5 0 5
Plus & Minus
Segment-leading refinement; classy presentation; sparkling dynamics
Poor outward vision; G20 engine is lacklustre; boot has shrunk
The Wheels Verdict: The new Mazda 3 has leaped two generations ahead, with class-leading refinement and a considerable improvement to ride and handling. The carry-over engines don’t match the obsessive efforts elsewhere, but the highly-anticipated Skyactiv-X engine isn’t far away.
WHAT IS THE MAZDA 3?
A darling hatchback that has filled many first-time car buyers’ driveways, the small Hiroshima car has long been seen as a staple choice for value and reliability. Now in its fourth generation, Mazda has stepped up the 3’s game, seeking to deliver a car that will transform perceptions of both the model and the brand.
WHY WE’RE TESTING IT
Likely to be the sales leader in the new 2019 Mazda 3 line-up, the Evolve G20 is a value-packed blend of creature comforts, big car quality and aspirational styling.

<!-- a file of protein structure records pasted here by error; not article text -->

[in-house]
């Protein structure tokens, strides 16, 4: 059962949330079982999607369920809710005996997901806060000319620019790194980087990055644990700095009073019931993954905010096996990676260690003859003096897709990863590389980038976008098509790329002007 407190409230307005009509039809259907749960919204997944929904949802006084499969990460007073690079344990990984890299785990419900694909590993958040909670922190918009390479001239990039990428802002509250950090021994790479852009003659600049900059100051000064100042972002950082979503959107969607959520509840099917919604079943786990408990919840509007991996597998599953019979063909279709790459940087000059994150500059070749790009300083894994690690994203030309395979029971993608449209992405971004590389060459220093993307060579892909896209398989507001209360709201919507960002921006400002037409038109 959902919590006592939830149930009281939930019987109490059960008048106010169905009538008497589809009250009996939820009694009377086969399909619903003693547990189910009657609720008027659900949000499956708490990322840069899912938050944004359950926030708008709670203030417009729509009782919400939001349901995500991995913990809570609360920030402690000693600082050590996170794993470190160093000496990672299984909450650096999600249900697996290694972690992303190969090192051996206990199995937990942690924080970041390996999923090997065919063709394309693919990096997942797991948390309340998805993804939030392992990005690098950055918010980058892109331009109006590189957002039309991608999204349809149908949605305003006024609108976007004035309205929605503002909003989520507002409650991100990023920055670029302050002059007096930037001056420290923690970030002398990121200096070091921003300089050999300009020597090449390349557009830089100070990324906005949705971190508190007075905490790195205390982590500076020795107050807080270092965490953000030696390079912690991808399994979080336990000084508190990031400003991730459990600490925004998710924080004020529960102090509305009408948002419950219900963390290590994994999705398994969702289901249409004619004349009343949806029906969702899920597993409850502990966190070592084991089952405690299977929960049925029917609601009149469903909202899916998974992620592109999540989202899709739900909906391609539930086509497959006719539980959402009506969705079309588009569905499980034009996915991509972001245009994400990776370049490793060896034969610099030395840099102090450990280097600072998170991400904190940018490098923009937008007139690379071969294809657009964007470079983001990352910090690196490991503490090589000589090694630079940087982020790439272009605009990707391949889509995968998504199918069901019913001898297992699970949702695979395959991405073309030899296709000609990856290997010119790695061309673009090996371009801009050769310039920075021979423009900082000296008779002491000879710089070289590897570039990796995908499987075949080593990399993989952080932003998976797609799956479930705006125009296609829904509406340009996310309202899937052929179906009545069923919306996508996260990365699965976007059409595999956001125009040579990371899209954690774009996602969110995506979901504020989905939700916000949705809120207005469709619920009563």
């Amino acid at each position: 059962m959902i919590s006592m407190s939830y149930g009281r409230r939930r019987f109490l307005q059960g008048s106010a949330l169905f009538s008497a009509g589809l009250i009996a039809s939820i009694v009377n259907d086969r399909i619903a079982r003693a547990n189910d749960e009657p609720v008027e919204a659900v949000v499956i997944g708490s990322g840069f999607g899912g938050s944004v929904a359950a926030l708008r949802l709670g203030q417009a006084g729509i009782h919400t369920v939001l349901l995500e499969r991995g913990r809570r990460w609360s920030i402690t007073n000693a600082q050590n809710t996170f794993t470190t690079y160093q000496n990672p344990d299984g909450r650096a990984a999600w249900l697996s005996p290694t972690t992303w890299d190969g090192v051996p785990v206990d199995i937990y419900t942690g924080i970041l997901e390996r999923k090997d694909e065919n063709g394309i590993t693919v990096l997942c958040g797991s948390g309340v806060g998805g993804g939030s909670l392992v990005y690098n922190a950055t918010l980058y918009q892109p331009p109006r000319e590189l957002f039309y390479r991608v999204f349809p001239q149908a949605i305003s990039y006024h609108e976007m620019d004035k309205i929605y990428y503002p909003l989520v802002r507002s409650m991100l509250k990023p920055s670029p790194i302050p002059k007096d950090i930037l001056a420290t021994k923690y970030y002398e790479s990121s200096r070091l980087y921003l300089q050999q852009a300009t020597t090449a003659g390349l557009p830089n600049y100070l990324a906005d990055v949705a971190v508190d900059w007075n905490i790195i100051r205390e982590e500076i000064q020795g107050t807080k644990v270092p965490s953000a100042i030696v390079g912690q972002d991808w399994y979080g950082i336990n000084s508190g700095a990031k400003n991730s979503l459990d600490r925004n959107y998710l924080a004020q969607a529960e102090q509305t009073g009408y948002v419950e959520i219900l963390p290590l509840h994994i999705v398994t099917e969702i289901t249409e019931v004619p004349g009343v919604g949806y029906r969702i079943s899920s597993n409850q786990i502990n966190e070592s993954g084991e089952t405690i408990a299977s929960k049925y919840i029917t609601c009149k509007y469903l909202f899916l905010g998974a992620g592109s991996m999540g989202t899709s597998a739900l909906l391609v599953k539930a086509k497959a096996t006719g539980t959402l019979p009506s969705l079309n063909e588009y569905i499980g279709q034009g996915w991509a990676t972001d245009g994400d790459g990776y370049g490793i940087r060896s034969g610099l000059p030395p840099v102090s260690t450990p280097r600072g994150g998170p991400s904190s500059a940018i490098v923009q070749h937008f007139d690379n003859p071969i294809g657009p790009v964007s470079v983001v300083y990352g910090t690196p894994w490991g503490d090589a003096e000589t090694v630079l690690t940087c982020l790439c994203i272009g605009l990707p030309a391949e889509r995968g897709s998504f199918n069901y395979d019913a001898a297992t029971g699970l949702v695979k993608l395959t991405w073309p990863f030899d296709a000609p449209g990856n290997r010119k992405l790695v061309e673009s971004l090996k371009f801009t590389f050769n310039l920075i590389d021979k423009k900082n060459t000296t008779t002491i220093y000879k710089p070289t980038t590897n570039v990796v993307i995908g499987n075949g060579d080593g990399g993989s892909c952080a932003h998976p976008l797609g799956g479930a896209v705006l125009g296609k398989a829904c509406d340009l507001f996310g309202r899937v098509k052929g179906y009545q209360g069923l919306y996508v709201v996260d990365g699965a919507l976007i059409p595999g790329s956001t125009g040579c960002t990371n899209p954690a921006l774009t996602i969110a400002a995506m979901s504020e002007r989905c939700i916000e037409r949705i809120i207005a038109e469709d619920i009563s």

MAZDA 3 G20 EVOLVE REVIEW
You can forget just about everything you thought you knew about the Mazda 3 because this all-new model elevates itself in nearly every measure.
It’s an incredible feat considering the brand’s five-year-old small car recently toppled the fleet-favourite Toyota Corolla as the best-selling passenger car in Australia, which might lead one to think that this latest evolution will tip the scales even further in its favour - but not everything is peachy.
Mazda Australia could be in for a bit of an adjustment - despite this being a game-changer - with the aggressively priced prior generation Mazda 3 enjoying huge reach to private buyers. However, the cost of entry has just gone up, from the old Neo Sport’s competitive $20,490 to the new entry-level G20 Pure’s $24,990 plus on-road costs. But it’s a better car with a lot more kit. And don’t forget the new Toyota Corolla has seen a steep adjustment in price too.